Interestingly, I was contacted after the auction closed and a winner was announced, by one of the bidders who had not submitted the winning bid. She expressed an interest in contracting my services and, although we have not yet struck a deal—I believe we very possibly will—I think this proves the value of this kind of exposure, instead of working for, essentially, chiselers trying to get something for nothing at the same time they look to make a profit. So this may very well wind up a win-win-win-win sitch.
February 12th, 2011
Since about 1998 the cornerstone of the promotion and marketing I do for my book design practice has been a twice-yearly email I send to a huge number of publishers—pretty much every one that lists an email or website address (from which I can find an email address) in the present year’s Writer’s Market. Below is the text of the email and I currently send, as well as my résumé. I’m open to suggestions, should anyone have rewrite suggestions.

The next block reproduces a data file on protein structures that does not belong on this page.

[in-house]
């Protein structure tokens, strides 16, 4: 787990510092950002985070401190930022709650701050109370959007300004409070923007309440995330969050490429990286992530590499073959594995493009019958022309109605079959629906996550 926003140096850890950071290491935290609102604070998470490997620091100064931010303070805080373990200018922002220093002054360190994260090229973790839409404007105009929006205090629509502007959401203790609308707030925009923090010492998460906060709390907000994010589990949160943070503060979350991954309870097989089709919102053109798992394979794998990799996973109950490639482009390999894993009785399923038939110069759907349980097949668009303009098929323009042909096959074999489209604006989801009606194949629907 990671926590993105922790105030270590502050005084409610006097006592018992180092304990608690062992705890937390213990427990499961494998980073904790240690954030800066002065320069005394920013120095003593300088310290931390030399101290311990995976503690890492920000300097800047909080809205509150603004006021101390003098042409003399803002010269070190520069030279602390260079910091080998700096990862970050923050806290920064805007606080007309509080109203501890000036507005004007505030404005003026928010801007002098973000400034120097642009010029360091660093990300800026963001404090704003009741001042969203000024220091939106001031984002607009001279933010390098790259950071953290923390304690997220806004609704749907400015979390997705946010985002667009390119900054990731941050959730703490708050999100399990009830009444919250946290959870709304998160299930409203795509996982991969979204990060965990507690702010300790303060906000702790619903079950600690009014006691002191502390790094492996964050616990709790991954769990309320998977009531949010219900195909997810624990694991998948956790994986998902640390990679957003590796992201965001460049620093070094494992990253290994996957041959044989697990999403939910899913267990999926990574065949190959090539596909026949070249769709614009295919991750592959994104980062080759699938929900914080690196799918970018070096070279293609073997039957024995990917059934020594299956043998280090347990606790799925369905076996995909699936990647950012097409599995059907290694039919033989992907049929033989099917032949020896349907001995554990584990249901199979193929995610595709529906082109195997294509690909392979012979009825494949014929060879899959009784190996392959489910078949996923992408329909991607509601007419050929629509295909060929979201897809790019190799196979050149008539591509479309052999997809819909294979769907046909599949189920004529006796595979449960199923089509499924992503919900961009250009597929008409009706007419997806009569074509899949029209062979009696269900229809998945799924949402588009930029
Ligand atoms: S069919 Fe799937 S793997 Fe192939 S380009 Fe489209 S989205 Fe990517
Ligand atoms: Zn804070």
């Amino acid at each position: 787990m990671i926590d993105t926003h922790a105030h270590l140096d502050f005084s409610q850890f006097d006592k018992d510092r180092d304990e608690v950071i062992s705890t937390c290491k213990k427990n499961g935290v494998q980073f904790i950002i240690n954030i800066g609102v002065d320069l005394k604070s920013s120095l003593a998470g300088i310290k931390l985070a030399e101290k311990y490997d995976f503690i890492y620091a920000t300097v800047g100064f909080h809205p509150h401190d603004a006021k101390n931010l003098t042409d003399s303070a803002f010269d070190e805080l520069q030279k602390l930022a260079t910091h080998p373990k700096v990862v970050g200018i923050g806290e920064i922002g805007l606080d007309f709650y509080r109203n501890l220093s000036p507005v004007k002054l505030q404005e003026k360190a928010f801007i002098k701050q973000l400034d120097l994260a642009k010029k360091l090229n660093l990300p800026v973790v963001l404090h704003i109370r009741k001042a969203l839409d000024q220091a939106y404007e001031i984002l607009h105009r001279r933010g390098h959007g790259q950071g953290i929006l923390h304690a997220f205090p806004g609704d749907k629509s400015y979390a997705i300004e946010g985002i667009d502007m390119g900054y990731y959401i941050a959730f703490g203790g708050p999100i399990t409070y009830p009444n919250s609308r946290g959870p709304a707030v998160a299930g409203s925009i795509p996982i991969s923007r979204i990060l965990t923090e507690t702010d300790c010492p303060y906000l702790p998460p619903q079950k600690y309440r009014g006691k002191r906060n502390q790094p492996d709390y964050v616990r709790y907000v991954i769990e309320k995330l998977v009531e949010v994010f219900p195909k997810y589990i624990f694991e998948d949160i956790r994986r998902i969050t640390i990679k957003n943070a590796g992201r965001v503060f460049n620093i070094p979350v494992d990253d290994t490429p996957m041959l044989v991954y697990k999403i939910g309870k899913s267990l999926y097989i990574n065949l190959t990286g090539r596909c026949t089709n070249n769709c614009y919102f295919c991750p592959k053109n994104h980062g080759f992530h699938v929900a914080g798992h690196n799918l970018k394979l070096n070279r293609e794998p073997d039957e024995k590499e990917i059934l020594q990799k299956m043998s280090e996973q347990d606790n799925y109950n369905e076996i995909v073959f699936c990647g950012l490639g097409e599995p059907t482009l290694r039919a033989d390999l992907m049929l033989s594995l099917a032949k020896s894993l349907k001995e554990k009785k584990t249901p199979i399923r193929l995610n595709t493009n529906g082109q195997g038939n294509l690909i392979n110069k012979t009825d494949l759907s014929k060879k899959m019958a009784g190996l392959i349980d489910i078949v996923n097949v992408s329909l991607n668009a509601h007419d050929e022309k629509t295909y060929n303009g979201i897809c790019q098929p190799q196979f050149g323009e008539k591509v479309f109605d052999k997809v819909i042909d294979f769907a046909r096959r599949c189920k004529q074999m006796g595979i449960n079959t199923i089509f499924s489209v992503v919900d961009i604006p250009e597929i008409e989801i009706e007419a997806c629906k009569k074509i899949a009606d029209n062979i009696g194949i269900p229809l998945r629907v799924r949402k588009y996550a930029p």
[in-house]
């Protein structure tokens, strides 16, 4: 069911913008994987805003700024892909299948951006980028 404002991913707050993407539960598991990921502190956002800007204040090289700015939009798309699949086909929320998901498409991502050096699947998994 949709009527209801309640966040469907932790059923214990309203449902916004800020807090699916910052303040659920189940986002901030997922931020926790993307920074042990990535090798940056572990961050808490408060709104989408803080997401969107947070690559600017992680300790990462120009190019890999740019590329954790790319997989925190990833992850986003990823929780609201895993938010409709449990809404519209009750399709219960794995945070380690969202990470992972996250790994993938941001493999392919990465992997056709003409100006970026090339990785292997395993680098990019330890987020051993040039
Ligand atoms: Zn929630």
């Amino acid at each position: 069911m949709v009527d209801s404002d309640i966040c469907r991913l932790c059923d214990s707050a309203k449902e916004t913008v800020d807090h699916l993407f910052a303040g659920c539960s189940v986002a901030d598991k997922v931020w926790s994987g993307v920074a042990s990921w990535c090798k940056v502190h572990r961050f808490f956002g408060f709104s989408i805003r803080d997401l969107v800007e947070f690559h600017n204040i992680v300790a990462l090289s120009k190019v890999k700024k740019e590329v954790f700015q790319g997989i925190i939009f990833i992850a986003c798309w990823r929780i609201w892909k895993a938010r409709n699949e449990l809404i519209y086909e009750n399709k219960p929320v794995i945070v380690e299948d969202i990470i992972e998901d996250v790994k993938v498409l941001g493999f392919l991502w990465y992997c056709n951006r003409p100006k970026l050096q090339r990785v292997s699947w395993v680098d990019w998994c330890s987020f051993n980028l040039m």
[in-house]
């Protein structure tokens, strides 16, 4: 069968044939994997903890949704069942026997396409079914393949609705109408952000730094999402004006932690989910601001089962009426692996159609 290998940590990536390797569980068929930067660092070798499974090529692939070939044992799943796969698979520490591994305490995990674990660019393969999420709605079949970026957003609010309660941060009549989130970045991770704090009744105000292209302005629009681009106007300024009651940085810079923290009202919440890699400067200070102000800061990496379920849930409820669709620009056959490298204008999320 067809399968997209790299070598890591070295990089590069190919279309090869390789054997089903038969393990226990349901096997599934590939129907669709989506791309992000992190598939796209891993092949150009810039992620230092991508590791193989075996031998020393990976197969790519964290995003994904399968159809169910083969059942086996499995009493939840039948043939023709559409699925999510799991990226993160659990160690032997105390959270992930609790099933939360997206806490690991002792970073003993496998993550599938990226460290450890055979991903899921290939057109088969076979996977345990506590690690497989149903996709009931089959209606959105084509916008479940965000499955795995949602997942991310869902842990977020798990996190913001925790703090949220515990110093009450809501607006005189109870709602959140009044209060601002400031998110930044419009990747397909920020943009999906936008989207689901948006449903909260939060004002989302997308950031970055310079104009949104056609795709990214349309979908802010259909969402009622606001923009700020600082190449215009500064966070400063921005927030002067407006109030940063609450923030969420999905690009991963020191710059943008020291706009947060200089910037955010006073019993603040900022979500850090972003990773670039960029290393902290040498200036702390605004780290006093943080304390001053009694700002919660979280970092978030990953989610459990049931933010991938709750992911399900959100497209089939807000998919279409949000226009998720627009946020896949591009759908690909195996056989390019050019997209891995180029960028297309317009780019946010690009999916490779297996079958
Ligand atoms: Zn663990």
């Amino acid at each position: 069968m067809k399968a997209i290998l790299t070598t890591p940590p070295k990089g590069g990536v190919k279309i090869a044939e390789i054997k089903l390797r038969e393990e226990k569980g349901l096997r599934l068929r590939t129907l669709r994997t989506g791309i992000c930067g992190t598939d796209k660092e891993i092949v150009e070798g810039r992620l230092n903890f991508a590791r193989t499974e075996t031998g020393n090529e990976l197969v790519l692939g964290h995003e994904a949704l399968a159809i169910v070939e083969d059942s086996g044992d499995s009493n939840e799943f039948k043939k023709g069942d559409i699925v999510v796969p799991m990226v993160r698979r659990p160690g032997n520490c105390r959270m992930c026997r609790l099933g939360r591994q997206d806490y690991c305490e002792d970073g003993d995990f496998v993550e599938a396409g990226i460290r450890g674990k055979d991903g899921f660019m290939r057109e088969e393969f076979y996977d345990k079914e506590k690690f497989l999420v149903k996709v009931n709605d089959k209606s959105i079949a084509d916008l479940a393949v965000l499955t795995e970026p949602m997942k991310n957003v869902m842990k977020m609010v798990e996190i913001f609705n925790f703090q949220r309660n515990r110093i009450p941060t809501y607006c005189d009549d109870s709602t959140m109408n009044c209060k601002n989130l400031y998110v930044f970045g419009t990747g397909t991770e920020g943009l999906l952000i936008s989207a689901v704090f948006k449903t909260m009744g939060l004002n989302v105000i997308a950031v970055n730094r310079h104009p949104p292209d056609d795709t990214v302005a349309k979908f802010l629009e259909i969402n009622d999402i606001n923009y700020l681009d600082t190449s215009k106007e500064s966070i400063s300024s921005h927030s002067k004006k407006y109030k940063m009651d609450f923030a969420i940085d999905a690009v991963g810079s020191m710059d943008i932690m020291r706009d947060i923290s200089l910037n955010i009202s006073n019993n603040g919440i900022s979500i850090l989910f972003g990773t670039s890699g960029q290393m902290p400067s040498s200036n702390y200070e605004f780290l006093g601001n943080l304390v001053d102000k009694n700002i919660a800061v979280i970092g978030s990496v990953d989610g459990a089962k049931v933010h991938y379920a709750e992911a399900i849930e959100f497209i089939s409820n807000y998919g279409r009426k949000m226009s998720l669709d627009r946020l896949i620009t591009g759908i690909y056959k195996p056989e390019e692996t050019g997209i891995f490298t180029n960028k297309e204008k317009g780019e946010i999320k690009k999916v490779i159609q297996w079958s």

With more than sixteen years of experience designing book covers and page layouts, I specialize in work that is both unique and tailor-made for each project. You won’t get cookie-cutter templates, routine sameness or distracting covers and layouts. Attractive, individual covers and interiors are my rule. From my studio on Long Island, I can either create from scratch the design for your project or work from a template of your own choosing.
I’ve just finished the layout of an interior design-and-layout book project, a 1,100-page novel for a self-publishing author. At the moment I have layouts going on two more interior design-and-layout jobs: the first a family history and memoir by an Indian physicist in America and the second a kind of spiritual enlightenment journey. Both are to be self-published. Before those I did design and layout of a book of historical photoessays about Waco, Texas and the layout of a World War II history for two academic presses.
Still earlier book projects include the interior of a heavily illustrated guide to fitness for seniors, a string of World War II histories, math workbooks for children, engineering textbooks filled with equations and tabular material, and an illustrated children’s storybook. These were for a myriad of self-publishers, academic presses, and traditional publishers.
I’m flexible, and I have the design and layout skills to handle a variety of topics and different kinds of books. Let me help you make some books.
Attached please find a copy of my résumé (with references).